The reader will notice that the starting number of cases varies quite a bit. The number of known cases as of our March 1, 2020 start date is 40, per The COVID Tracking Project. This is about 10-20% of the numbers shown above. However, due to limited testing availing on March 1, 2020, the number of known cases is almost certainly understated. A reported-to-actual case ratio of 10% has been hypothesized by some researchers, although estimates of the true ratio vary widely.
Figure 2 shows the impact on daily deaths on the 1st of each month for the remainder of 2020, again assuming no change to the case doubling rate from the current levels. Note the infectious period is labeled T_inf, and we have removed the y-axis as our focus here is on relativities rather than counts.
Figure 2: Impact of Infection Fatality Rate and Infectious Period on Daily Death Totals
Scenario 2 has half of the infection fatality rate of Scenario 1, yet the daily deaths in this scenario range from 30% to 100% of Scenario 1. This is in part due to the lagging nature of deaths. In the first scenario, we start with about half the cases of the second scenario. As such, both peak infections (not shown) and peak deaths are pushed out farther. Deaths in Scenario 2 start declining as those in Scenario 1 hit their peak. This shift in the peak exacerbates the difference in daily death counts.
Comparing Scenario 2 to Scenario 3 shows the impact of a change in the length of time that an infected individual can spread the virus to others. The CDC reports that the period of infectiousness is not yet known, but the incubation period is likely 14 days or less. Lower lengths for the infectious period result in fewer cases and thus fewer deaths, as shown in Figure 2.
As we discussed earlier, most of us can’t do anything about the assumptions detailed in Figure 1. However, differences in modelers’ opinions about those assumptions will affect those modelers’ death projections, so it’s important to be aware of the values of these assumptions when reviewing model output.
Assumption Class 2: Factors that we have some control over
The most important of these factors is the infection growth rate (or case doubling time, or R0). We can affect this parameter via mask-wearing, hand-washing, and a number of other actions recommended by public health officials.
We will take Scenario 3 from Figure 1 as a baseline scenario and add some optimistic and pessimistic variations. Note we will use the doubling rate and R0 interchangeably in these scenario descriptions as they are a function of one another.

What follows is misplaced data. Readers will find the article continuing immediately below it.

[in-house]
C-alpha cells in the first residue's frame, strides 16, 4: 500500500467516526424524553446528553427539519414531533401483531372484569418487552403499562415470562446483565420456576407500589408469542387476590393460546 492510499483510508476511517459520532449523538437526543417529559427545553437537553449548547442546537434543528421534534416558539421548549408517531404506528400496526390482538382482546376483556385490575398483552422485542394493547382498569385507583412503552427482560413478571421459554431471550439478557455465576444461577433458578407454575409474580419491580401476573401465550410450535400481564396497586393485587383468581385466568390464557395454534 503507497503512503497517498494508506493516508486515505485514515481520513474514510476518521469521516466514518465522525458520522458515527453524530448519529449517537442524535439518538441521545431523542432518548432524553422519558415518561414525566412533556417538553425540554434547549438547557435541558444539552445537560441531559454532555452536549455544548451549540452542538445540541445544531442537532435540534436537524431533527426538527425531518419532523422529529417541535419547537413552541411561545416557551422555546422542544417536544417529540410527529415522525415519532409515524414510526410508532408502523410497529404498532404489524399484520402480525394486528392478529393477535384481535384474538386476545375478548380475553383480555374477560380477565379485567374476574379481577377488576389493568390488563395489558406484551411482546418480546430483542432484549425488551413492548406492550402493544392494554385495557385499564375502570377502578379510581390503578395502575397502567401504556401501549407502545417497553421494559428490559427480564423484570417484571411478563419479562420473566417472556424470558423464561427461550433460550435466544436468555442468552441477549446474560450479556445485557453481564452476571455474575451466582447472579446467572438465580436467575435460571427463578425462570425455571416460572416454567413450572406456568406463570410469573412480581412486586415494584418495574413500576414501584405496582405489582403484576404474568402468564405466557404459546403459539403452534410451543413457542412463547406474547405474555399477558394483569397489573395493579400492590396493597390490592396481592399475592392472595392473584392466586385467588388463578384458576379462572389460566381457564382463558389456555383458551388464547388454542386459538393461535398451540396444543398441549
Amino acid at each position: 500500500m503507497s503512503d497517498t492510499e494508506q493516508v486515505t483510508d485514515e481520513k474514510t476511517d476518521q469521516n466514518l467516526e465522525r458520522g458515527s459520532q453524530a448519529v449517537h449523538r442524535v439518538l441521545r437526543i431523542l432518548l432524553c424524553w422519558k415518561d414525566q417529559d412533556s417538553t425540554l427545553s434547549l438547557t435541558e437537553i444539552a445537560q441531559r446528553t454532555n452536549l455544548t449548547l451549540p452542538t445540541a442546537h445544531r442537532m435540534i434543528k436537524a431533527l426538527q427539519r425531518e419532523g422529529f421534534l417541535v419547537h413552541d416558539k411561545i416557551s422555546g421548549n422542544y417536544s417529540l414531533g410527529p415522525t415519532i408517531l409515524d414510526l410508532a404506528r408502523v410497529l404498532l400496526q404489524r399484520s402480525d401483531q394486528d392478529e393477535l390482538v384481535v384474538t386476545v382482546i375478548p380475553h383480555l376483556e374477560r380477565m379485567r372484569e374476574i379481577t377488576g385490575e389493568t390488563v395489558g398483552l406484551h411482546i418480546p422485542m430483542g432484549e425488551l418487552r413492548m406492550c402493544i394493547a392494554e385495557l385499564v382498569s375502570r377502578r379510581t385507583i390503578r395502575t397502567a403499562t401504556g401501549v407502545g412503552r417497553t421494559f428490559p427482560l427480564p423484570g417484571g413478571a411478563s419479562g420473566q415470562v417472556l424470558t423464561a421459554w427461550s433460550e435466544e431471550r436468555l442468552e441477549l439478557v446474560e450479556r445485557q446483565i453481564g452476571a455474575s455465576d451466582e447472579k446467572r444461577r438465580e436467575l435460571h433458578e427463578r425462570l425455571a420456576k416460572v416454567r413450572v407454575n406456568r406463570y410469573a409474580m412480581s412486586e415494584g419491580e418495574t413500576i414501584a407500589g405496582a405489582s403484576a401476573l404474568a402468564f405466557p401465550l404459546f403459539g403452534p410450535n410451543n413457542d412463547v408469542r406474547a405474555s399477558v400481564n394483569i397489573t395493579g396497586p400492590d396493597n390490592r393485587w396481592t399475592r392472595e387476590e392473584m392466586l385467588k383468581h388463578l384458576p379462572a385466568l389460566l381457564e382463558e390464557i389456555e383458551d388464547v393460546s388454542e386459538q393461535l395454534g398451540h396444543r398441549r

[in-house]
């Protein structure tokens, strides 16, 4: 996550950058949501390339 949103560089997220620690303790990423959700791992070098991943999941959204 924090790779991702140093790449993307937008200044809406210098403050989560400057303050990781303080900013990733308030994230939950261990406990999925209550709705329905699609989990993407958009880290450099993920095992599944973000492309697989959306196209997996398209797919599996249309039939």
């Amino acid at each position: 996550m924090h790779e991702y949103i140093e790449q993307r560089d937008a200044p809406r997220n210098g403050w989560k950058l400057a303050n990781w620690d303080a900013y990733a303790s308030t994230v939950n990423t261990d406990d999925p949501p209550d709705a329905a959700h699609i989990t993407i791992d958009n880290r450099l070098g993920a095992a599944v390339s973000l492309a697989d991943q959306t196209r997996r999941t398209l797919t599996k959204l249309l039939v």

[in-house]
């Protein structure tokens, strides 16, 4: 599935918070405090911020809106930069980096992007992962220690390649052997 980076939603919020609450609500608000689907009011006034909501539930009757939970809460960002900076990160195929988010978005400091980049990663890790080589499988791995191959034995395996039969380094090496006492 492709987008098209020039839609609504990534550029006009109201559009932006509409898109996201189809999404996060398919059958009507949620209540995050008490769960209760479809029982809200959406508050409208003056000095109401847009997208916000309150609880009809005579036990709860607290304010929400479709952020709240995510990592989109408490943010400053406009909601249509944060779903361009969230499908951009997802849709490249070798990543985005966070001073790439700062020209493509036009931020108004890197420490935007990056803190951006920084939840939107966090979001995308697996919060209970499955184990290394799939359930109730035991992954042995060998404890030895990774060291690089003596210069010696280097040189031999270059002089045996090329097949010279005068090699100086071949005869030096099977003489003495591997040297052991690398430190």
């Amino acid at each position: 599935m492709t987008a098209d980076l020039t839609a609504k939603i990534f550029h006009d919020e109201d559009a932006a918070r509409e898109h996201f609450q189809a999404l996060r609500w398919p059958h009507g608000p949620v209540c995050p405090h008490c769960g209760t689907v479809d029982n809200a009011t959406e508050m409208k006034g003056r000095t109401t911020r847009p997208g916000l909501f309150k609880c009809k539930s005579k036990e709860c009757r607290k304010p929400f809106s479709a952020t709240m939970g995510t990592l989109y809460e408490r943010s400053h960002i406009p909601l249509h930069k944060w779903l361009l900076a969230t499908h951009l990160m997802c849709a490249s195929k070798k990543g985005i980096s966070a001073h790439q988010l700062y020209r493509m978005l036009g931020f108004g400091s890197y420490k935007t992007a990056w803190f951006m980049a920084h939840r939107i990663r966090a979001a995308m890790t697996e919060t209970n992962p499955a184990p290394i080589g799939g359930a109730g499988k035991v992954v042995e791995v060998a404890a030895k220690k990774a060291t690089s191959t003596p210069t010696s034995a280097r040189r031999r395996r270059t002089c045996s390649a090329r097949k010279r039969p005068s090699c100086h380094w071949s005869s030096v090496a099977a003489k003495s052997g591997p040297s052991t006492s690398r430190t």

- Scenario 3: Assume doubling rate holds at 30 days throughout 2020 (associated R0 of 1.2).
- Scenario 4: Assume case doubling rate drops to 20 days on May 15. Assume doubling rate toggles between 20 and 30 days every month thereafter as restrictions are lifted and re-imposed.
- Scenario 5: Starting on May 15, assume R0 is 0.9 (meaning infections will decline). Assume R0 toggles between 0.9 and 1.1 each month thereafter as restrictions are lifted and re-imposed.
- Scenario 6: Starting on May 15, assume R0 = 1, so each infected person infects one other person only. Assume this persists throughout 2020.
Figure 3: Impact of Infection Growth Rate on Daily Death Totals
Note that regardless of the scenario, the daily deaths on June 1, 2020 are higher than those on May 1, 2020. This is because deaths lag infections, and we assume an increasing rate of infections until May 15 in all the above scenarios.
Figure 3 demonstrates that future death totals will be greatly impacted by whether we continue to curb the growth rate of new infections.
There are many other factors that affect death rates: resource availability, testing capacity to the extent it helps us better understand the infection growth rate and perform effective contract tracing, and more. Investigating the impact of these factors might be done in a later article.
What do we do now?
We do not have control over the duration of the infectious period or many of the other inherent characteristics of the virus. But we do have control over our actions. To the extent that we can slow the spread of the virus by acting carefully, we can collectively reduce potential fatalities throughout 2020.
And when we’re taking a break from washing our hands to review current COVID model outlooks, we should keep in mind: model output is a function of model input. A good model maker is transparent about their methods and assumptions, and a good model user is aware of those methods and assumptions. Be a good model user, because the assumptions are critical. In fact, our lives depend on them.
 Data pulled from The COVID Tracking Project at covidtracking.com on 5/6/2020.
 As of May 5, doubling time was about 26 days for the U.S. overall, and trending upward.
 We are using terminology from the primer here: https://plus.maths.org/content/maths-minute-r0-and-herd-immunity. We will use R0 instead of R because we want an apples-to-apples comparison of our assumed infection growth rate at different points in the timeline, independent of the percent of the population still susceptible to the disease.